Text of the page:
Celebrating Roller Derby's Greatest Stars
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WHOLLY ROLLER: A Brooklyn Resident pays tribute
to the bygone sport of Roller Derby

by Alec Applebaum
(Feb. 26-March 4, 2004)

From the outside, Gary Powers' Victorian home looks typical for the South Midwood section of Brooklyn. Not unlike neighboring residences that dot the tree-lined streets surrounding Brooklyn College, his seven bedroom abode features a well-manicured front yard, a driveway and a deep porch. But inside, Powers, a Broadway ticket agent, has converted much of his domicile into an unlikely shrine to Roller Derby. Framed newspaper clippings, jerseys, publicity photos, ticket stubs and posters line the wooden staircase and walls. In his study, a television plays a tape of helmeted athletes skating past, and often into, each other.

Welcome to Roller Derby's unofficial Hall of Fame. Powers found himself the Midwood digs when his collection outgrew his Park Slope co-op two years ago. Eventually, he says he would like to schedule public visits to his home. But for now, he's content to showcase his treasure trove of tickets, bios and eBay purchases on his new website, RollerDerbyFoundation.org. "Imagine a sport that just basically disappeared," he says. "I don't want what they accomplished to disappear."

Powers' passion for Roller Derby dates back to 1967, when he saw a match on TV and got hooked. A few years later, after his father suffered a fatal heart attack, Powers became depressed and contemplated suicide - but says his love for the Derby game him a reason to live. "It was sport, theatre, colorful," he recalls, explaining the Derby's curious allure. Powers, a native of Pottsville, Pennsylvania, also embraced the Derby's "morality play," in which one team played fair and the other didn't. "Good wins in the end," he says.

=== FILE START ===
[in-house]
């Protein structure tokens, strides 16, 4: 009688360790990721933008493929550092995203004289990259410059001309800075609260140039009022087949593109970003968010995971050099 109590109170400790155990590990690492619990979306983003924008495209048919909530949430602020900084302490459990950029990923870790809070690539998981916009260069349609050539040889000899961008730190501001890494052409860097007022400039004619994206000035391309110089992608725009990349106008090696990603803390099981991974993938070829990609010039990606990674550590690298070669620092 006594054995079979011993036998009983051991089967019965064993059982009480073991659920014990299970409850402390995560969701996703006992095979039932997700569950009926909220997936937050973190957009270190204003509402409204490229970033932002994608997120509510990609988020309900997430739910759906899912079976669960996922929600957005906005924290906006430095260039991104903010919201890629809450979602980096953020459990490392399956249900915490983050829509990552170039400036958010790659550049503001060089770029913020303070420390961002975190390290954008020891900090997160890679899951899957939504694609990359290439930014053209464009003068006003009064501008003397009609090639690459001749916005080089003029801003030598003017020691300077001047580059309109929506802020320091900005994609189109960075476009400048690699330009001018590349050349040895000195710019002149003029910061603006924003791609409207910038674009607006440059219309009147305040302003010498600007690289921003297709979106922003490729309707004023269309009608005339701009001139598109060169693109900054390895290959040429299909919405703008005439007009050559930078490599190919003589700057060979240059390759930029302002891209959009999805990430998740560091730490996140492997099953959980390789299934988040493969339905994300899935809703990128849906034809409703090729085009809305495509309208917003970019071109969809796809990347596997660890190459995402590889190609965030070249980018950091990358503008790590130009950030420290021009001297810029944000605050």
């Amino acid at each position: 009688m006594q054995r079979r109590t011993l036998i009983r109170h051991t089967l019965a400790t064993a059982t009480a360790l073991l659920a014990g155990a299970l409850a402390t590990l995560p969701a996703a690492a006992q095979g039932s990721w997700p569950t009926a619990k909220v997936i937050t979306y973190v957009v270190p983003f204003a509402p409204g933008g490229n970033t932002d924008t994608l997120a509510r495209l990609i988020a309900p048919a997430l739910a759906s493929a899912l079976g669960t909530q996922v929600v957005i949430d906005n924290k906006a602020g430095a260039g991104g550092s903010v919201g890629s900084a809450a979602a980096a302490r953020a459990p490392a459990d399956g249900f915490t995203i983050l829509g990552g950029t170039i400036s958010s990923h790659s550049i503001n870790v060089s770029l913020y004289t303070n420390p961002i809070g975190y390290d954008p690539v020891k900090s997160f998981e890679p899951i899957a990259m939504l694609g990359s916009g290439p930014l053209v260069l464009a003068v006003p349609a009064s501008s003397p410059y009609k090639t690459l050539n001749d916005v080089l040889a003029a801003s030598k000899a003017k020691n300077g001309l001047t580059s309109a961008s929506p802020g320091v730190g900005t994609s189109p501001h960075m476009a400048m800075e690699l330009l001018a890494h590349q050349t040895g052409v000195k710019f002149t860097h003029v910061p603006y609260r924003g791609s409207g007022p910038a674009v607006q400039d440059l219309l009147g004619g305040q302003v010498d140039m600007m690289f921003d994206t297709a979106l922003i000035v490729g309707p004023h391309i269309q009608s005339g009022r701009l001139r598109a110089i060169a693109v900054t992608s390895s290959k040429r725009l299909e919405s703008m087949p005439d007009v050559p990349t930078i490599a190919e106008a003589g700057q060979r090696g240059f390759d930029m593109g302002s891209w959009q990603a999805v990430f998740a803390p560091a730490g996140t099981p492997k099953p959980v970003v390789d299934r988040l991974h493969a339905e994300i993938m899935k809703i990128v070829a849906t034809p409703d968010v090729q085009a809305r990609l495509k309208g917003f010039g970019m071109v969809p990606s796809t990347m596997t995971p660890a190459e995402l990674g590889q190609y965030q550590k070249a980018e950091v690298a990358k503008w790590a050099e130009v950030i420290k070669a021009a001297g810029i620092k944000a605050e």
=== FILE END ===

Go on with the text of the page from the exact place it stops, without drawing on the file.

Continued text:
In 1971, Powers coaxed Roller Games, a campy offshoot of the original National Roller Derby league, to play a match at Pottsville High School's Lengel Gymnasium. Two years later, the original Roller Derby folded - but not Powers' interest.

After staying in touch with penpal fans and working at theatres in Boston and New York throughout the 1980s and early 90s, Powers' passion intensified when he read a May 1997 NEW YORK TIMES obituary of former Bay Bomber star Joanie Weston, who died of Creutzfeld-Jakob disease at age 62. Saddened, Powers took to the internet to learn what had become of Ann Calvello, Ronnie Robinson and other boyhood Roller Derby favorites. He found an online band of mourners and decided to preserve the legacy of the skaters who had brought him so much joy.

Although Powers says his collection began with a jersey that he purchased for $5 from a high school classmate, he didn't become a serious collector until 1997, when he started buying and selling memorabilia on eBay. He distributes the proceeds from his sales to retired skaters who've fallen on hard times. Last winter, he even bought 200 phone cards to subsidize long-distance chats between some 75 skaters. "A lot of them are on very limited incomes," Powers says. "This is my way of helping them reach out."